In the 2000s, there was another big event. The then Prime Minister Tony Blair decided that there was a national crisis in four languages – Chinese, Japanese, Russian and Arabic, and allocated 25 million pounds into developing these language programs.
Universities had to apply as a consortium, and Leeds and Sheffield, which were the center of Japanese studies, applied to become the center for East Asian Studies. The bid was successful, and the White Rose East Asia Centre was established, combining both Japanese and Chinese studies.
Tokyo University of Foreign Studies (Tokyo Gaigodai) was another partner of Leeds University. Dr. Mineo Nakajima, who was the President of Gaigodai at the time, was asked by the then Prime Minister Koizumi to take over the former Minnesota State University campus in Akita Prefecture to create Akita International University. Dr. Nakajima became its President, and invited me to join the Advisory Board. I subsequently agreed to take on the full-time job of Vice President for Academic Affairs and took a three-year leave from Leeds.
My wife and daughter lived in Tokyo, where my daughter attended the American School in Japan (ASIJ).
During my tenure at Akita, the Ministry of Education, Culture, Sports and Technology (MEXT) launched the Top Global University project. I helped Akita’s bid for this project, and it was successfully selected as one of the Top Global Universities. I met Junko (President Hibiya) while working on this, and resigned from Leeds to join ICU this fall.
JICUF: What is the role of the Vice President for International Academic Exchange?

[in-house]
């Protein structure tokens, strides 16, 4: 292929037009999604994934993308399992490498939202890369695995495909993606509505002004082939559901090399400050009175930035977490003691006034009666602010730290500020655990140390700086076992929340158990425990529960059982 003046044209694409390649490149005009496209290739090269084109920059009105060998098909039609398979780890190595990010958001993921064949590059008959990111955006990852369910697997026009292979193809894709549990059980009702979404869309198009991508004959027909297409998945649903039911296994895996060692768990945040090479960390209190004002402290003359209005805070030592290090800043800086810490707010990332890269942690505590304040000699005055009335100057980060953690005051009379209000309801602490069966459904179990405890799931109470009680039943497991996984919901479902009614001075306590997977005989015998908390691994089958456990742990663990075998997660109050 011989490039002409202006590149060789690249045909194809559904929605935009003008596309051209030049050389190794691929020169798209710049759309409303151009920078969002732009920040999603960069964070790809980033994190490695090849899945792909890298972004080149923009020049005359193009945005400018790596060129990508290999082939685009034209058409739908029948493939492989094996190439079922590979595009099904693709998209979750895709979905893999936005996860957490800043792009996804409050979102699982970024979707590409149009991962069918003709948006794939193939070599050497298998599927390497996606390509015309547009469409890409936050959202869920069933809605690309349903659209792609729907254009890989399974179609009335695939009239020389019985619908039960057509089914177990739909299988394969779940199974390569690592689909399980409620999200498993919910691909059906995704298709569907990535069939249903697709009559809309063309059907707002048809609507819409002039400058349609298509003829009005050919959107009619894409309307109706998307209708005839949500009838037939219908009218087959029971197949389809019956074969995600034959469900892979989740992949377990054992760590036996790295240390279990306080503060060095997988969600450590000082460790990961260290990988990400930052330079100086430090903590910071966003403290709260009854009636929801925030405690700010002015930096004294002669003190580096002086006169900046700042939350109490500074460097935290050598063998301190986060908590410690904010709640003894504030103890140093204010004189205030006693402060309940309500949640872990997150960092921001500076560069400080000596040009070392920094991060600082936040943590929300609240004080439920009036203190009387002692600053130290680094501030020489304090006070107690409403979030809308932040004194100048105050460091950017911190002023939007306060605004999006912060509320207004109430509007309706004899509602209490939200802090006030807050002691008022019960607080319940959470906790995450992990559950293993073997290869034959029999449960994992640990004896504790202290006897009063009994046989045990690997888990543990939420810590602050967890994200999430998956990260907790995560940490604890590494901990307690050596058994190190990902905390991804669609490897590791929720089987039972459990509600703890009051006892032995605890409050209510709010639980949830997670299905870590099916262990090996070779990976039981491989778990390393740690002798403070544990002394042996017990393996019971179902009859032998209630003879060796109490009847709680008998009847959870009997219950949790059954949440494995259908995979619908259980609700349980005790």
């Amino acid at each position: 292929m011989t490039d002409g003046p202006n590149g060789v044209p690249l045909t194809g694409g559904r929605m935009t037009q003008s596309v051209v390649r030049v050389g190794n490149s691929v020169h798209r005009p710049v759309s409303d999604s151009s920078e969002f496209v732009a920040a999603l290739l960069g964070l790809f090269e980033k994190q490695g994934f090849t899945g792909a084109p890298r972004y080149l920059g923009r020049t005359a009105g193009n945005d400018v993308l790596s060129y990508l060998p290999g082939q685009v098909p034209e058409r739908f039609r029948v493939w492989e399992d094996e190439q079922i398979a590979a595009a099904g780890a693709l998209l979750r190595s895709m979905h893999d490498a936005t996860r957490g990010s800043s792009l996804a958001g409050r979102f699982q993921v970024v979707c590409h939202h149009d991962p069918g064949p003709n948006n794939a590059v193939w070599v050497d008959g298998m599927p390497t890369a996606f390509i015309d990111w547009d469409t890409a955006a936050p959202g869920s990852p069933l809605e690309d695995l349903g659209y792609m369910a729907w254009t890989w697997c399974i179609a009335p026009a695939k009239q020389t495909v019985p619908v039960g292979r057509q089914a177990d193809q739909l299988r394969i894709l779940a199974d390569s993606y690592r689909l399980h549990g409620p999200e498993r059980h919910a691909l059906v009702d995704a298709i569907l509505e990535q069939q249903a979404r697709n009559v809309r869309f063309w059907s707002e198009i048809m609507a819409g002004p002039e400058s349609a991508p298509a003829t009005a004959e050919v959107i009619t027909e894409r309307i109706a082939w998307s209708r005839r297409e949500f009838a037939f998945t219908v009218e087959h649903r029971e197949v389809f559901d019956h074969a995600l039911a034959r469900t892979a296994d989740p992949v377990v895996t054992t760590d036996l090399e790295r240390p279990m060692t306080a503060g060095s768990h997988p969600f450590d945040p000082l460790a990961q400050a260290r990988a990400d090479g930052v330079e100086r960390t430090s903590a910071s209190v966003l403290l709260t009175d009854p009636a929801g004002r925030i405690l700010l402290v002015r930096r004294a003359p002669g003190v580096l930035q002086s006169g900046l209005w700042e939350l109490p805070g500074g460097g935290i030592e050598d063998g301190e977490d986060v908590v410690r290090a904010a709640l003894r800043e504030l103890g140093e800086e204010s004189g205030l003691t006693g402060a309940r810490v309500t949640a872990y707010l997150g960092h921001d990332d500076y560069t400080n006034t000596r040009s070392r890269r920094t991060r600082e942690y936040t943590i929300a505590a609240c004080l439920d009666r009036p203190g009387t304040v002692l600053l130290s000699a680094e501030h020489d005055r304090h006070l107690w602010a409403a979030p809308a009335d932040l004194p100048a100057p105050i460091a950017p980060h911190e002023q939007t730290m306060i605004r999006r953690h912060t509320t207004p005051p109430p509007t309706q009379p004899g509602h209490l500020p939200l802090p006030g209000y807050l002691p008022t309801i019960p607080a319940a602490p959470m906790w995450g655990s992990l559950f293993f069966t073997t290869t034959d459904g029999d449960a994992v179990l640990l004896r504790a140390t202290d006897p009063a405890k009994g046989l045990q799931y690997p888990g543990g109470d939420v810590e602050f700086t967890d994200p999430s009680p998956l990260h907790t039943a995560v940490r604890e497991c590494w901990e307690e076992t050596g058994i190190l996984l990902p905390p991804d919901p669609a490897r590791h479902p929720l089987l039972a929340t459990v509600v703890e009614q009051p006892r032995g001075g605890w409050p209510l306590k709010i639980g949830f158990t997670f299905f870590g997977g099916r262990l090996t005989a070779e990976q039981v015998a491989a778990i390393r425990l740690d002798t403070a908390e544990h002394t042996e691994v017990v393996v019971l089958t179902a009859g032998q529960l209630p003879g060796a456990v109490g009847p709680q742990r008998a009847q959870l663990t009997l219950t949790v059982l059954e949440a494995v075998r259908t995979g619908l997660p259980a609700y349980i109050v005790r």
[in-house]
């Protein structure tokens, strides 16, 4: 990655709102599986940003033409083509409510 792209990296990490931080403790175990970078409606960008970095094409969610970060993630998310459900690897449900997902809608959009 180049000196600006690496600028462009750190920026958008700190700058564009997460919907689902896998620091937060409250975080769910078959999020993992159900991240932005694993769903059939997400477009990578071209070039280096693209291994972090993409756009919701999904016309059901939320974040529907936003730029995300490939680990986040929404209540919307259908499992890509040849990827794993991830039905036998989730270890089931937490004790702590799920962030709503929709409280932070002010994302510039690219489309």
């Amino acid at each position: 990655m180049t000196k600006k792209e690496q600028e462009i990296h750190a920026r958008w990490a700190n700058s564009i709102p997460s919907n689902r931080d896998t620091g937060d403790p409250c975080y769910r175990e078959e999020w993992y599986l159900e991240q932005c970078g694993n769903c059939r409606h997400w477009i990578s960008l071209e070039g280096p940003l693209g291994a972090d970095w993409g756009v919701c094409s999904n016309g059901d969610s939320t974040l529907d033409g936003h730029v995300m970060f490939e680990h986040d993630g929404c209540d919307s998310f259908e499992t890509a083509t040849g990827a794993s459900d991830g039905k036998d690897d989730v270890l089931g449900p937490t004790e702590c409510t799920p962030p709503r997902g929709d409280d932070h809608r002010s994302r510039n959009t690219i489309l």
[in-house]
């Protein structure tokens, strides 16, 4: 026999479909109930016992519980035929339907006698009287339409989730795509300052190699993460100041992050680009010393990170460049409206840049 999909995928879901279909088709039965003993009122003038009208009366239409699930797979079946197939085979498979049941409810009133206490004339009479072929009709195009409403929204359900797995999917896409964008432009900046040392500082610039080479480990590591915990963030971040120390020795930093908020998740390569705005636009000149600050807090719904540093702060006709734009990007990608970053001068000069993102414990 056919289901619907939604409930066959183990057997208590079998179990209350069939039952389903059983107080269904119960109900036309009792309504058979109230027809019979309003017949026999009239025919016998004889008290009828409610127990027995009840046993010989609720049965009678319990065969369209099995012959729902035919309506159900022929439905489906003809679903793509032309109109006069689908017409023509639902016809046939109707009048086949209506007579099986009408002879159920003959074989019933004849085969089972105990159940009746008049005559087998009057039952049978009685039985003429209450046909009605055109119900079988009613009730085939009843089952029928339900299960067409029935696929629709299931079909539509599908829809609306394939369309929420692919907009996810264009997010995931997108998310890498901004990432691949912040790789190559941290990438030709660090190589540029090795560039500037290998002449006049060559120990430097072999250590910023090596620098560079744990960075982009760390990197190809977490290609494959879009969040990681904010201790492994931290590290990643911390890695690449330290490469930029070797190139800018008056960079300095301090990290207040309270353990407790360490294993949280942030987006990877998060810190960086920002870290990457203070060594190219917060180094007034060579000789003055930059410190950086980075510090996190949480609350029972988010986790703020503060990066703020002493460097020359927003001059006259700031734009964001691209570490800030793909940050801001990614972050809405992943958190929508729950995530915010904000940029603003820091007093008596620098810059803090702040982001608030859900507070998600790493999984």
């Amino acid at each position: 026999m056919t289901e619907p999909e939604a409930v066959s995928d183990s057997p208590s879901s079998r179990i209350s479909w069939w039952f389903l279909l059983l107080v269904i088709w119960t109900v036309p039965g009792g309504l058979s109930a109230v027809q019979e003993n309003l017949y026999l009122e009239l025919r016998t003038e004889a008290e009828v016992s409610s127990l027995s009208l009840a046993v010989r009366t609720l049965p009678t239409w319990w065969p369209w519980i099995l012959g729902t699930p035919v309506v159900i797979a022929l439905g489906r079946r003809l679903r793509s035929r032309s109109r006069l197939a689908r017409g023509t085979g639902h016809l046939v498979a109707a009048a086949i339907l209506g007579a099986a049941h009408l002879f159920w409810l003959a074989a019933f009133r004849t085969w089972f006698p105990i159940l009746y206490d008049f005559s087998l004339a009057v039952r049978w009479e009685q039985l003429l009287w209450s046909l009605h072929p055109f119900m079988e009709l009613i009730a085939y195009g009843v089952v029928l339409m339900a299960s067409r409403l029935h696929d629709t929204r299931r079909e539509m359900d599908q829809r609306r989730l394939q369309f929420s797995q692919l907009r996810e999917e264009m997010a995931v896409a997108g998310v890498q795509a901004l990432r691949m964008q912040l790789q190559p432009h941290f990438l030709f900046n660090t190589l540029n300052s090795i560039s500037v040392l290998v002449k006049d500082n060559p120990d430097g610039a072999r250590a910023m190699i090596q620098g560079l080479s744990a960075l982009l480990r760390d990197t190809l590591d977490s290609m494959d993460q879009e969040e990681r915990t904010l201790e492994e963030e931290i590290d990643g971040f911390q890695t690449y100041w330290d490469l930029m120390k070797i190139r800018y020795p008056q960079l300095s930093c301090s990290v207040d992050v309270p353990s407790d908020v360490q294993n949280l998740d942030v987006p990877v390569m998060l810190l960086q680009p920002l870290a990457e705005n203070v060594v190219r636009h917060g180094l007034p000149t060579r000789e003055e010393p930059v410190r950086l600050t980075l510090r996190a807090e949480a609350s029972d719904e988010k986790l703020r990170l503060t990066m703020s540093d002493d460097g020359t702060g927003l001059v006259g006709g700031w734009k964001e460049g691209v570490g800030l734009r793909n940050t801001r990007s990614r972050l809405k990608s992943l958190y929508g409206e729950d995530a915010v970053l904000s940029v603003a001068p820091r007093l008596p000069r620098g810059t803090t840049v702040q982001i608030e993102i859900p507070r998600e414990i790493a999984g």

MW: This is a completely new position, and there are no predecessors. A part of my job is to define the role of the VPIAE, and I do have a wishlist.
One of my main jobs is to oversee ICU’s student exchange program. Currently ICU is servicing 90 partner institutions. I will be responsible for creating new partners, not just for student exchange but for faculty academic exchange as well. I will also be exploring research collaboration between ICU and overseas institutions.
My goal is to build up ICU’s reputation both as a teaching institution and a research institution.
JICUF: What will be your priority? What are you most excited to work on?
MW: One thing I would like to do is to define the term “global jinzai (human resources).” What does that mean? It means different things to different people. There is a tendency in Japan to think of it as someone who is able to do business in English, which is a large part of it, but not all. After all, not every English-speaking person is a “global jinzai.” It is not about being bilingual but multicultural and understanding different cultures. ICU is in the right position to foster such personnel.
JICUF: What are your three favorite Japanese books?
MW: Endo Shusaku’s “Chinmoku (Silence),” Natsume Soseki’s “Kokoro,” and Shimao Toshio’s “Shi no Toge.”
JICUF: Lastly, what do you like to do in your free time?
MW: Skiing (I like most sports, both watching and participating), reading and listening to music.
JICUF: Thank you very much for speaking with us. We look forward to working closely with you in the future!